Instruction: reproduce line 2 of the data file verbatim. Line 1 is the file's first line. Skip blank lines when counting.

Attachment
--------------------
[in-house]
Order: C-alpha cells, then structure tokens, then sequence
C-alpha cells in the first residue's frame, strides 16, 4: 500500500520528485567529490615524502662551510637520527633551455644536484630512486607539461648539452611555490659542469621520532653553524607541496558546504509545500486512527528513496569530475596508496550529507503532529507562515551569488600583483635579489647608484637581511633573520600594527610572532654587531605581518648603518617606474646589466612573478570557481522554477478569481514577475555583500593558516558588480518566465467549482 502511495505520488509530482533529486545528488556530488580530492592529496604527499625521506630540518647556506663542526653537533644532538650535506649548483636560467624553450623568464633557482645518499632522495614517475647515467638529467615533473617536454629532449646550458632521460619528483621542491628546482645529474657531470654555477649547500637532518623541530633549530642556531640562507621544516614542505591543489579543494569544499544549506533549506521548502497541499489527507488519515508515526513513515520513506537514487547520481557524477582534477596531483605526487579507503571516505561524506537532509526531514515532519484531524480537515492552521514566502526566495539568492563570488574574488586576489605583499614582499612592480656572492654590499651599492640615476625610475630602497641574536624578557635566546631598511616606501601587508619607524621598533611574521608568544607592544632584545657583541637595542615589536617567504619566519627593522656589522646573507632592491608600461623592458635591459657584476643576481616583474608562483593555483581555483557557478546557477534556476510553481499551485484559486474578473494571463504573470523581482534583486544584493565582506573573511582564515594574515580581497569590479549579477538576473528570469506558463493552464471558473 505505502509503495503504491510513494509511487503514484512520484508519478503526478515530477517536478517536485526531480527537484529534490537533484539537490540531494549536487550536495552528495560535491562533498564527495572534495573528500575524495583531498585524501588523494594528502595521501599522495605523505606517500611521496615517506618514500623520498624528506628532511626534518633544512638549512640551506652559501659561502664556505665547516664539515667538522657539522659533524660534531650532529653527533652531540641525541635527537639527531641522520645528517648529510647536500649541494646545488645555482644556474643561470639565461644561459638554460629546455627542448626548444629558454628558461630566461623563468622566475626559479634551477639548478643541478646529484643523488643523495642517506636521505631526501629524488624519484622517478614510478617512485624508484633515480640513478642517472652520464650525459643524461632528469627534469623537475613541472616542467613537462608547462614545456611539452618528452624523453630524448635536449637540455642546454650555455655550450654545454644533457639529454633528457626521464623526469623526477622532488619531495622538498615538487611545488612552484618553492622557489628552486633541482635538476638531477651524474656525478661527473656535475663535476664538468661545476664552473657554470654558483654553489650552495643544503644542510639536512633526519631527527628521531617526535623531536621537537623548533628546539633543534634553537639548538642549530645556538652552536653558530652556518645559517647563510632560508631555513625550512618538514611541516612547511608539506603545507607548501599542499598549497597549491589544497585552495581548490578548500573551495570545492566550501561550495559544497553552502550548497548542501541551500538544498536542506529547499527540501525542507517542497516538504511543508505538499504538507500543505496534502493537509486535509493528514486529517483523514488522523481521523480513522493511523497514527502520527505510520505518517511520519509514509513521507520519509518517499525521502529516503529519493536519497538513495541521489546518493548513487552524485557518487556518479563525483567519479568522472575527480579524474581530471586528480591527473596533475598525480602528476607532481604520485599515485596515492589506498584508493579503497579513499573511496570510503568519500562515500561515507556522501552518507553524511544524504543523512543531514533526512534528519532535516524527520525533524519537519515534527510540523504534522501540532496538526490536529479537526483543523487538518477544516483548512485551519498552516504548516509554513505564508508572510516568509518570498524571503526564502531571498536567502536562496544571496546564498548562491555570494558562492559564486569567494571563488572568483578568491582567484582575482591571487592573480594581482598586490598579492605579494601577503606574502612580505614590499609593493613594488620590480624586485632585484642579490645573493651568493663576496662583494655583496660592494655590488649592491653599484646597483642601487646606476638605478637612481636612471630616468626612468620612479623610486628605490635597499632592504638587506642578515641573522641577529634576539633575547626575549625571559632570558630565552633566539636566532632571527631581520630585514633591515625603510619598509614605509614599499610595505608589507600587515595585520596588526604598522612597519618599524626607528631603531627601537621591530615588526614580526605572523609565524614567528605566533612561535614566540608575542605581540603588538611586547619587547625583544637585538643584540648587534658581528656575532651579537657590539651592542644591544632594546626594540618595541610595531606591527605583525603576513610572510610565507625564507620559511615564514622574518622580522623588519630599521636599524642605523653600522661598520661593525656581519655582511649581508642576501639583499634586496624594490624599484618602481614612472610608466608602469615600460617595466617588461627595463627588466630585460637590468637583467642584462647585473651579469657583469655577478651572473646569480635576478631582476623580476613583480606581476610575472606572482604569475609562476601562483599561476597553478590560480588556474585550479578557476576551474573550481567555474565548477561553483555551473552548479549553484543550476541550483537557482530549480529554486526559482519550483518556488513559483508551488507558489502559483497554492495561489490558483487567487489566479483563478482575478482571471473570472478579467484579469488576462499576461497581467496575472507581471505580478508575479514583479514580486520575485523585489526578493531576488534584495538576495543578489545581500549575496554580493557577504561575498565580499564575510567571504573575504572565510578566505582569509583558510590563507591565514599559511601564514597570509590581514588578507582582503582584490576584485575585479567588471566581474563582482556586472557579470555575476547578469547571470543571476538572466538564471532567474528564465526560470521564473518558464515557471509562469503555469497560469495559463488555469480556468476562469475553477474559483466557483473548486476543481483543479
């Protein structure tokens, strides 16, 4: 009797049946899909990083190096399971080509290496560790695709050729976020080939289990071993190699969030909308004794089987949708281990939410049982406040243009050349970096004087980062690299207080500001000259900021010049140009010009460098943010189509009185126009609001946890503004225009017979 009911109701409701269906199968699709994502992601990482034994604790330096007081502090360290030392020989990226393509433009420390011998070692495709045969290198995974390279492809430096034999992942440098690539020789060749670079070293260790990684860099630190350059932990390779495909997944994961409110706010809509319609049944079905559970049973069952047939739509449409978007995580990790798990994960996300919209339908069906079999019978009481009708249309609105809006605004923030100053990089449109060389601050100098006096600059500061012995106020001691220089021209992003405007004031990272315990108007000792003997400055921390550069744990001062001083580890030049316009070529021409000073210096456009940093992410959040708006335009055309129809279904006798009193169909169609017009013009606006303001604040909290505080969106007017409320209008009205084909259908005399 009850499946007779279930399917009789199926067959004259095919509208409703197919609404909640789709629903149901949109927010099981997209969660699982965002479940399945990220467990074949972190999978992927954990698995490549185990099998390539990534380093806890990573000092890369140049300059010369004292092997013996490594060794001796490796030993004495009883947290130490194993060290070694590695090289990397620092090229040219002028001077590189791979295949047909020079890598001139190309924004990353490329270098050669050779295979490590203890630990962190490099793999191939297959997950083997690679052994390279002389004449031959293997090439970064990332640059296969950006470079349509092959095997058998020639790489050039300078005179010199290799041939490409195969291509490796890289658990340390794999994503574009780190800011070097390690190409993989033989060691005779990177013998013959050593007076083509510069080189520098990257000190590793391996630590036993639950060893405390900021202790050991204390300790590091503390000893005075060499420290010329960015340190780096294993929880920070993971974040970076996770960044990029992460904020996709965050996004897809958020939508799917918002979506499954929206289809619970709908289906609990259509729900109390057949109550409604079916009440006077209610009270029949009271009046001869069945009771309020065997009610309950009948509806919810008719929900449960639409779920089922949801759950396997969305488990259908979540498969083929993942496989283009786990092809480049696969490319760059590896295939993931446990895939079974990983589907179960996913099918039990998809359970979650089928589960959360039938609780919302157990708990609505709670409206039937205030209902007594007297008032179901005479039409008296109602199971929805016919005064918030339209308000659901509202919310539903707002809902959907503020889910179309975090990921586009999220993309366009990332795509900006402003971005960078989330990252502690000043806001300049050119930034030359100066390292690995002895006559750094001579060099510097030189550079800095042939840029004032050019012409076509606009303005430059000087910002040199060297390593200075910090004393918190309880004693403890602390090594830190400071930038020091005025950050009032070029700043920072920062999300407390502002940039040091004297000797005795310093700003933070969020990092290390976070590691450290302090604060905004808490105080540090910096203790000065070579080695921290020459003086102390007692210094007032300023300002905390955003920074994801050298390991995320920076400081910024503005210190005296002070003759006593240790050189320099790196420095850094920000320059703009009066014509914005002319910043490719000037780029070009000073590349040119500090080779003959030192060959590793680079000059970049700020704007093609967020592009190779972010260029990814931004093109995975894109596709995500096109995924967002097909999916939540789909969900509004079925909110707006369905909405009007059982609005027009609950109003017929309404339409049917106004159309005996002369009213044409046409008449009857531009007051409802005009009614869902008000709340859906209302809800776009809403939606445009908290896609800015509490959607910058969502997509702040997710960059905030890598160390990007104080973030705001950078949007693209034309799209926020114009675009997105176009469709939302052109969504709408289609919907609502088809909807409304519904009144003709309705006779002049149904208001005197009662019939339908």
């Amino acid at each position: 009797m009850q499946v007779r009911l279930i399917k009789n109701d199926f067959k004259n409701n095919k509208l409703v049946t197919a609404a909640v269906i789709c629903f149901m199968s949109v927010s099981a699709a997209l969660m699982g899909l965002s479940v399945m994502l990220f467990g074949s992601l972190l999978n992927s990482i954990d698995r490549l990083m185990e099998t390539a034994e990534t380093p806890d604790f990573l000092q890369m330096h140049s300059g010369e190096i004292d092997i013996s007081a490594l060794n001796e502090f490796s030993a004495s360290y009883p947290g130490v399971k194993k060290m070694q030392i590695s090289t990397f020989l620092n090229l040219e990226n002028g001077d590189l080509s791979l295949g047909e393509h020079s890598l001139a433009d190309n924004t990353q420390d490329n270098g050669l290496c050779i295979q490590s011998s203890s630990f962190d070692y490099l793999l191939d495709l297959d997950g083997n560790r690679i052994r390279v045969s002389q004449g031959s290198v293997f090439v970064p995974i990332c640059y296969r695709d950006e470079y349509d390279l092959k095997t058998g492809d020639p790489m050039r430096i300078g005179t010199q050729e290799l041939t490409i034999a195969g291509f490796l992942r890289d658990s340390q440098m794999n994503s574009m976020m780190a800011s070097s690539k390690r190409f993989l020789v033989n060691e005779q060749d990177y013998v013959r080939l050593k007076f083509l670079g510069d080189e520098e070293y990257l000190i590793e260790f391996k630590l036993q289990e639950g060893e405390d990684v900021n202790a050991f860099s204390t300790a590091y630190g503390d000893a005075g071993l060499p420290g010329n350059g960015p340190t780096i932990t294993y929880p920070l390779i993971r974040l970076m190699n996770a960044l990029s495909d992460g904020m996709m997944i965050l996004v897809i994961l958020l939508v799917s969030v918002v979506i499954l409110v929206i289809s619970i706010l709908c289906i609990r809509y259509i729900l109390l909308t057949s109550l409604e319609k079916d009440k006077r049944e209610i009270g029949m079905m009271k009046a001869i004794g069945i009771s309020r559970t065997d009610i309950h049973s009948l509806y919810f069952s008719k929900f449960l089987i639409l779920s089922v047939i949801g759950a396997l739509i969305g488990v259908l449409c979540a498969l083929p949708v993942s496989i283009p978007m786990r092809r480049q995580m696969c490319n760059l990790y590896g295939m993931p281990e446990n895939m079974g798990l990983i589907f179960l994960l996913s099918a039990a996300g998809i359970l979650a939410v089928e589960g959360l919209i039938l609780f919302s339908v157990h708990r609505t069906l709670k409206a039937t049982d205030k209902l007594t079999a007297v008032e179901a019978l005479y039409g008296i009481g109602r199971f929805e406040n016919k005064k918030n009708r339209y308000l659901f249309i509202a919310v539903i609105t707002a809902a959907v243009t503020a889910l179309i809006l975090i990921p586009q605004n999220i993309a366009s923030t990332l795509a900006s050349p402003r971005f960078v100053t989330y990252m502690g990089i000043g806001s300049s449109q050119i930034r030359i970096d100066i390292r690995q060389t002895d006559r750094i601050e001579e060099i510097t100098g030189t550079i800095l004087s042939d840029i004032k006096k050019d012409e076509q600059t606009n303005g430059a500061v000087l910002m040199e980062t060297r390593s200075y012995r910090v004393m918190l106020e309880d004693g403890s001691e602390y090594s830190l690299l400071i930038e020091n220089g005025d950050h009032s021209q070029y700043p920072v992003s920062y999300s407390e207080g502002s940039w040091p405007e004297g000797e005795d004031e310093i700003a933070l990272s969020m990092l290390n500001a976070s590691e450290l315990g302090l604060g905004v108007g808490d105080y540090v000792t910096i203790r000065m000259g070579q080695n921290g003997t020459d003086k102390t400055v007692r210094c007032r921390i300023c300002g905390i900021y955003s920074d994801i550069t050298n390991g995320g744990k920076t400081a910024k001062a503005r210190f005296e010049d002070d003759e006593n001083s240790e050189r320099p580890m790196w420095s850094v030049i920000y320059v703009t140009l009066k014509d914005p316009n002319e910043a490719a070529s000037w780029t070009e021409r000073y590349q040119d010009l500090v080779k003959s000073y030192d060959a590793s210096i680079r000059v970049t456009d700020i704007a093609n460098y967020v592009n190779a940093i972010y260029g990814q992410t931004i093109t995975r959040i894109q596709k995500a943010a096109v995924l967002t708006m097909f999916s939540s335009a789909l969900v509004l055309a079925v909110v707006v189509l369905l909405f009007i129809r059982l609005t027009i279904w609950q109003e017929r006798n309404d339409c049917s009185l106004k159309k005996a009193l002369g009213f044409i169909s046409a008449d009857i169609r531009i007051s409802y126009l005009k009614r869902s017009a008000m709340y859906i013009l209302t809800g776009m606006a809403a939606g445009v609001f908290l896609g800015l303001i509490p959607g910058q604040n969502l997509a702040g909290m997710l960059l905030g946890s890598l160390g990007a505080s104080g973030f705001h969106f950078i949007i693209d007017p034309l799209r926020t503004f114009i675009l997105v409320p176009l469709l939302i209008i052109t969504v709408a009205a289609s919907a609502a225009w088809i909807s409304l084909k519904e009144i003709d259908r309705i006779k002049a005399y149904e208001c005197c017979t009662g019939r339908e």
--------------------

Order: C-alpha cells, then structure tokens, then sequence